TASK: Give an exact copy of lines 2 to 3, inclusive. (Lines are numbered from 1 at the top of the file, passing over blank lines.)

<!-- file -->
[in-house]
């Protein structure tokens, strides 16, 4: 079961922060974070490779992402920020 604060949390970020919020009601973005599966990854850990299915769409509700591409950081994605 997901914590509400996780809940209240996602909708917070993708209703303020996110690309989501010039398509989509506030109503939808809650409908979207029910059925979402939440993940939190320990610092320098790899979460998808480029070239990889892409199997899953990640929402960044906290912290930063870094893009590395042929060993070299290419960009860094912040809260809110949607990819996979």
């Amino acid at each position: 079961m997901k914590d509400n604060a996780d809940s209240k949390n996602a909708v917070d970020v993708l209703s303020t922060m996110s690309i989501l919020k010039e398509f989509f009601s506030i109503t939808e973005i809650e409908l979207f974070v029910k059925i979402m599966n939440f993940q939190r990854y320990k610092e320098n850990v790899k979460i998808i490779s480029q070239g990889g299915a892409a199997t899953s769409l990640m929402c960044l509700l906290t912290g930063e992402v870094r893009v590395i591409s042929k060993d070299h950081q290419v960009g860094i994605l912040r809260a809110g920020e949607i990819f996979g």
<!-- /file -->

């Protein structure tokens, strides 16, 4: 079961922060974070490779992402920020 604060949390970020919020009601973005599966990854850990299915769409509700591409950081994605 997901914590509400996780809940209240996602909708917070993708209703303020996110690309989501010039398509989509506030109503939808809650409908979207029910059925979402939440993940939190320990610092320098790899979460998808480029070239990889892409199997899953990640929402960044906290912290930063870094893009590395042929060993070299290419960009860094912040809260809110949607990819996979």
């Amino acid at each position: 079961m997901k914590d509400n604060a996780d809940s209240k949390n996602a909708v917070d970020v993708l209703s303020t922060m996110s690309i989501l919020k010039e398509f989509f009601s506030i109503t939808e973005i809650e409908l979207f974070v029910k059925i979402m599966n939440f993940q939190r990854y320990k610092e320098n850990v790899k979460i998808i490779s480029q070239g990889g299915a892409a199997t899953s769409l990640m929402c960044l509700l906290t912290g930063e992402v870094r893009v590395i591409s042929k060993d070299h950081q290419v960009g860094i994605l912040r809260a809110g920020e949607i990819f996979g």